By Chris Teale (Photo/Chris Teale)
Despite inheriting a team that reached the state final in each of the last two years, new Bishop Ireton head football coach Kevin Barger refuses to get ahead of himself as the new season approaches.
The Cardinals reached the final of the Virginia Independent Schools Athletic Association tournament in 2014 and 2015, but both times came up short against Richmond powerhouse Benedictine. Now under Barger, who succeeded Tony Verducci as head coach earlier this year, Ireton is looking to do even better.
But Barger, who arrived at Ireton after serving as an assistant coach at Catholic University, said it is crucial to take things slow.
“I’m one of those ‘take it one week at a time’ kind of guys,” he said. “Needless to say, our three Northern Virginia fellow Catholic schools are dates that everybody gets really excited for. Those generate a lot of excitement, but the most important thing is if we can go 1-0 in a week and do that 10 times, then the season will take care of itself.”
Barger took over a successful program, led for nine years by Verducci, who won more games than any other head coach in program history. But the New York native is not daunted by the task ahead of him, and said it presents more stability than coaching in college.
“College coaching is constantly changing jobs, constantly changing locations,” Barger said. “It’s a unique opportunity to be able to take over the state runner-up two years in a row, as opposed to most coaches, who have to take over an 0-10 team. It was such a unique and special opportunity; it was something I didn’t think I could pass up on.”
So far, Barger said practices have been focused on improving his players’ fundamentals, with the team beginning full contact drills Tuesday. The team also ran spring practices, and has spent the summer working on strength and conditioning, which Barger spent seven years coaching at Catholic among other responsibilities.
“At the end of the day, we have a lot of very talented players, but talent will only take you so far if you don’t tackle well, if you don’t block well, those things,” Barger said. “We’ve been really hammering home a lot of work on the fundamentals.”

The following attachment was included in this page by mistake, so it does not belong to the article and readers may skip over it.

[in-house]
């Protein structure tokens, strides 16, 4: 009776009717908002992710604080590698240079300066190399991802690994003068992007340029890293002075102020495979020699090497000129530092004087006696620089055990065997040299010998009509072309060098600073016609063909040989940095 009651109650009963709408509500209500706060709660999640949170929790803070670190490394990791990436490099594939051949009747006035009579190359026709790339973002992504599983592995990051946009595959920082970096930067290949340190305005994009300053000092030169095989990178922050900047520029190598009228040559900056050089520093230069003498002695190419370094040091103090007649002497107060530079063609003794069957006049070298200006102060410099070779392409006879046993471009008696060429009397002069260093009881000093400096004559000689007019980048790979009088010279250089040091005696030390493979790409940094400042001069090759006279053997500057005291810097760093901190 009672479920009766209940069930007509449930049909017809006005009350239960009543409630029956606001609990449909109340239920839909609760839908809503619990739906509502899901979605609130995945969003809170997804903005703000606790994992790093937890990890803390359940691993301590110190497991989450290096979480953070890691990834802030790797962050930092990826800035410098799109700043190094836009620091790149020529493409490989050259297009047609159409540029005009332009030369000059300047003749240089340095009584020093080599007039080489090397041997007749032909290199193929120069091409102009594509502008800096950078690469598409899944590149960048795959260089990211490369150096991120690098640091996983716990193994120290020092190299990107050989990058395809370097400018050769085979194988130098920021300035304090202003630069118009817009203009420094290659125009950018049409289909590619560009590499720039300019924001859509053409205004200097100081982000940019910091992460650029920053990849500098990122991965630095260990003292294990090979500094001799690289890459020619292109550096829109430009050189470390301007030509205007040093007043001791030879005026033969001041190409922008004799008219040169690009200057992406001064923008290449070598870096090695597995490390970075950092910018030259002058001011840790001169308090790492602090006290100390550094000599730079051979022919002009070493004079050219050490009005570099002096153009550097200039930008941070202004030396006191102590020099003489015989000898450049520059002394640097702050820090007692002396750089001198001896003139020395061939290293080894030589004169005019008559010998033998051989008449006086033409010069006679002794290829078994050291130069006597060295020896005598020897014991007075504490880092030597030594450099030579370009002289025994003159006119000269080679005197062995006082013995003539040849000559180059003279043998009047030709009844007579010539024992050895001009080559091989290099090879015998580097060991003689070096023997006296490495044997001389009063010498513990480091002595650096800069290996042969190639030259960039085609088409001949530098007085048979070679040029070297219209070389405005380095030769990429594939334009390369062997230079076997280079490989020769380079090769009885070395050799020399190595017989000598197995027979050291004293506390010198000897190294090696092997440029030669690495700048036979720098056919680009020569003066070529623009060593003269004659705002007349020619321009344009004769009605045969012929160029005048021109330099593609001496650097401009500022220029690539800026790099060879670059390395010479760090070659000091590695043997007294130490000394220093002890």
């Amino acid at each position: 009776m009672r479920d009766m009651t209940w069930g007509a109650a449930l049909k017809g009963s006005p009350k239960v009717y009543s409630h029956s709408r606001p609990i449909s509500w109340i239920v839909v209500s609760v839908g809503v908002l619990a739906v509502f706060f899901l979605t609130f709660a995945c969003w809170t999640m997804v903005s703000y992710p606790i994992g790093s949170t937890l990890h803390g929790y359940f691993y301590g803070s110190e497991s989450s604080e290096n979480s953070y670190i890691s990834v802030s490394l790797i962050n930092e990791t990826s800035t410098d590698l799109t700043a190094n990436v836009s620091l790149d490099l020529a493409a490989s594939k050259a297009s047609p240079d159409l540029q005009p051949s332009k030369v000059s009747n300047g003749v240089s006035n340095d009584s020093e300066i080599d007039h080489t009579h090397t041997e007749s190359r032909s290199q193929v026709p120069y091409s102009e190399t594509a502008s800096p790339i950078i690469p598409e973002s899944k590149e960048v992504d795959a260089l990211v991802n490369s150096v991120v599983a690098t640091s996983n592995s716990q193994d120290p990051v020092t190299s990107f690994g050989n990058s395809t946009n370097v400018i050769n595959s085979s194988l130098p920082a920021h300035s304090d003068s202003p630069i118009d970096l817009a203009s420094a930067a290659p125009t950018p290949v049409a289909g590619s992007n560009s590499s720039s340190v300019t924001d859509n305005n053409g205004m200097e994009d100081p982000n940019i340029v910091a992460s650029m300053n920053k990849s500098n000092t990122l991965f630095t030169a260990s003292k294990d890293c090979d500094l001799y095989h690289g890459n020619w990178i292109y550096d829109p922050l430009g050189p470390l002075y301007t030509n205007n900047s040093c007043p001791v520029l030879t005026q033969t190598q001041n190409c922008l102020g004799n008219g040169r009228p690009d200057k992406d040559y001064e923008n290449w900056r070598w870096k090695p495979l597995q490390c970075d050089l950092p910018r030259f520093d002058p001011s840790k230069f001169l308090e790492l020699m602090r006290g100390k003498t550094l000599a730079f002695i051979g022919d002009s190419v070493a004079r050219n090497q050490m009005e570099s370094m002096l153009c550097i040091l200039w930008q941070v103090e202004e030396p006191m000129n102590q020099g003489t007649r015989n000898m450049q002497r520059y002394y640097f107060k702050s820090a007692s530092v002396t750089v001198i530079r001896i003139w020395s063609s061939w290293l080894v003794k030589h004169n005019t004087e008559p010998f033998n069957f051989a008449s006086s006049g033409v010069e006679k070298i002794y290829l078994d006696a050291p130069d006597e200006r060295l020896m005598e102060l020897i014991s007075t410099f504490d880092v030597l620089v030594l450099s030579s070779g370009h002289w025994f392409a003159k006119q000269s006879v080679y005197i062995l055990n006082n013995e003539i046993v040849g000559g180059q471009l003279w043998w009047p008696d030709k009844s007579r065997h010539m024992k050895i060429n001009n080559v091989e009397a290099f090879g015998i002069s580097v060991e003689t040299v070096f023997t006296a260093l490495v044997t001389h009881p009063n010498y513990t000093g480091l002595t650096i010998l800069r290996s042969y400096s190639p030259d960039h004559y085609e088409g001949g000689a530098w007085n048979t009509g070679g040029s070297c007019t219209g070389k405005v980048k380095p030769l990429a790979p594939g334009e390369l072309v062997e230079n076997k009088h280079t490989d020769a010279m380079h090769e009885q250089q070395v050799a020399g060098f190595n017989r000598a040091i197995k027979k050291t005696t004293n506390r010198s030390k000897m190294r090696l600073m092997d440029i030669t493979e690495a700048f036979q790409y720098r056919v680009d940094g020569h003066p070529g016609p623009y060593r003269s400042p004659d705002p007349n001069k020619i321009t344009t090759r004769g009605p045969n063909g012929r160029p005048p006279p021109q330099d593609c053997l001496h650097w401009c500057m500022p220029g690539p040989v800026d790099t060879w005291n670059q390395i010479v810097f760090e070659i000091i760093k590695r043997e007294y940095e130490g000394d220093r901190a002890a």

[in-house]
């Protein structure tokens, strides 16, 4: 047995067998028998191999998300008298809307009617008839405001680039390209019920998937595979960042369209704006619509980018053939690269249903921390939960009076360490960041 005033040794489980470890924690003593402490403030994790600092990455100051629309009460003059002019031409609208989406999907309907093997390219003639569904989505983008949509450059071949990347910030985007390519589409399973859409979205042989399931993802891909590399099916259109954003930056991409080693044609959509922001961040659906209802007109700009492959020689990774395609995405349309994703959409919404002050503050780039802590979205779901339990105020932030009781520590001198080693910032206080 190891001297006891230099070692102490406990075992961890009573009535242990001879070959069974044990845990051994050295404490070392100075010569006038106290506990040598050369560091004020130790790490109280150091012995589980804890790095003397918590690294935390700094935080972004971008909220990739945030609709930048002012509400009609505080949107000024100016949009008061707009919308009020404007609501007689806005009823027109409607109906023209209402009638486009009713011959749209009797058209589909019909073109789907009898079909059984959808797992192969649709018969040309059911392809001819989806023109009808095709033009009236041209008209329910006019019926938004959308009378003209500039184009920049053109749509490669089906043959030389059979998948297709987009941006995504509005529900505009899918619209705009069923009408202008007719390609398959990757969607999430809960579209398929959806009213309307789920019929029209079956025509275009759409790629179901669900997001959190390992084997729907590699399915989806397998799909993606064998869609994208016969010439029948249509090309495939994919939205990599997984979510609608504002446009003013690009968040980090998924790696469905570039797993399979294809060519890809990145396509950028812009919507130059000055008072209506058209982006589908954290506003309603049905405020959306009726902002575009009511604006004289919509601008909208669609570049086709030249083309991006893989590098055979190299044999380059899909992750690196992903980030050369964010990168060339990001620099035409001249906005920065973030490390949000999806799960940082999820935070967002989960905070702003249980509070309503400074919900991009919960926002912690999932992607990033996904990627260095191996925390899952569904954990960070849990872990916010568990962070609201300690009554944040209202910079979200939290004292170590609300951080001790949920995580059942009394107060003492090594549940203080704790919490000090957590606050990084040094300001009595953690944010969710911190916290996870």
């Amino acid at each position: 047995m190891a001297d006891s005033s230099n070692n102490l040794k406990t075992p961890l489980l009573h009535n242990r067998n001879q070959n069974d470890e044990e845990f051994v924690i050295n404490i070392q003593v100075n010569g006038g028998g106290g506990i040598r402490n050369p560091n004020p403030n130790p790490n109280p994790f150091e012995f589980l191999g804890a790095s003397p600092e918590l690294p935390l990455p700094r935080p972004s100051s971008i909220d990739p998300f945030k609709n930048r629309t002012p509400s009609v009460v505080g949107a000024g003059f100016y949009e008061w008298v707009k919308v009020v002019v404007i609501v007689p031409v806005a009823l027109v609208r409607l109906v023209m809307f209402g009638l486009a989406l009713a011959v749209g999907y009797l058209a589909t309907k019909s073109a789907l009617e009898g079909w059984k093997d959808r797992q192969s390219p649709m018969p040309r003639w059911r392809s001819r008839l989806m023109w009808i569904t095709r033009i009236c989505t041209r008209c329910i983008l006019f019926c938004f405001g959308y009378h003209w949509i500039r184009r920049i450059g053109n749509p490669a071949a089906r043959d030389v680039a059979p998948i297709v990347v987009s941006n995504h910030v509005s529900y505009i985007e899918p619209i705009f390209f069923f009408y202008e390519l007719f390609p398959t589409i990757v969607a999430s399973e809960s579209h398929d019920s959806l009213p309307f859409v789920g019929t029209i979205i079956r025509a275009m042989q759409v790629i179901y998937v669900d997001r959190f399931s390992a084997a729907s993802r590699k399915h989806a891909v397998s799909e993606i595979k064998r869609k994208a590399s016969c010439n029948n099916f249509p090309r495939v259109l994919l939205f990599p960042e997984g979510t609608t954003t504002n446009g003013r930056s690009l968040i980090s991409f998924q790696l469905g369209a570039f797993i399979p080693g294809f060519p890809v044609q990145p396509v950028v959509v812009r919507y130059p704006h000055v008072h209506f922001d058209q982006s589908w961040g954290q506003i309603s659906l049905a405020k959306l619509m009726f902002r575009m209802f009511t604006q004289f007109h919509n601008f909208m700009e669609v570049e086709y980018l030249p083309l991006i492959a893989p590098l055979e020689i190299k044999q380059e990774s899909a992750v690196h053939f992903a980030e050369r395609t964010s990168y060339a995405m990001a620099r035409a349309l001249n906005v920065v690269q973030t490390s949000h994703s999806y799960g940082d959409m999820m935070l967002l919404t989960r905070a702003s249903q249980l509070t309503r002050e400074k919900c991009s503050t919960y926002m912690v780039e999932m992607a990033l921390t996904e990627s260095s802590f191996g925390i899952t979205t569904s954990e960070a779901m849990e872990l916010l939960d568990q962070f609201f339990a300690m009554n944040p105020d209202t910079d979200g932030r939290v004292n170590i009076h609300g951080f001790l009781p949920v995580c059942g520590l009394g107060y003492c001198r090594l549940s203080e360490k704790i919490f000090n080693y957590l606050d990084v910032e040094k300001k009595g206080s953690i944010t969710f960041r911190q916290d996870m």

That focus has been combined with learning new offensive and defensive schemes and plays. The Cardinals are set to run a Pistol offense, a version of the spread scheme that focuses on the run game but allows for plenty of passing plays too.
Around 40 players took to Fannon Field for practice Monday evening, and Barger said he expects more to come be- tween now and the team’s first scrimmage at home against Thomas Jefferson on August 18. Several will play on both sides of the ball, a challenge players said they relish despite the physical demands.
“[Playing both ways] is taxing, but I think most of it is mental,” said senior defensive end, tight end, wide receiver and fullback Silas Sullivan. “If I mentally don’t give in, I won’t get tired. I’m having fun, so that’s enough for me.”
“I didn’t really play both ways last year, so the transition is a little rough. But I think I’m getting used to it,” said senior wide receiver and cornerback Sam Smith. “I just like being a part of the action, honestly. Going both ways is something new, and I thought I’d be open to it and try it.”
Having had a taste of state championship games the past two years, several players said they want to go even further and win the school’s first state title since 1992, when the Cardinals were co-champions of VISAA Division II with St. Anne’s-Belfield.
“I think it starts with the attitude of the team and how they feel, and how much they’re committed to it and believe in the team,” said senior offensive and defensive tackle Joseph Wenger. “That’s what it’s all down to. Everybody really committing, [having] discipline, sticking to all their roles and plays. If they do that and do it well, there’s nothing to it.”
Benedictine remains the team to beat, however, having triumphed over the Cardinals 23-7 in the 2014 state final and 35-6 the following year. The Cadets travel to Fannon Field in the regular season on October 15, and the players are determined to come out on top.
“You’ve just got to take it one day at a time, one week at a time, one play at a time,” Smith said. “[Benedictine is] big, they’re fast, they’re strong but we’ve got those guys too. We’ve got to beat them hand-to-hand and hope for the best. Hopefully we stay healthy and play our best against them. We’ve got to play a good game.”
“We all know each other really well, and a lot of people would love to see that be the state championship game again,” Barger said. “We almost have to go back to basics and start al- most all over again, which every season you have to do, but with a team with this much playoff experience, it’s easy to look at possibly the 12th game of the year but it doesn’t matter if we don’t win the first couple of games.”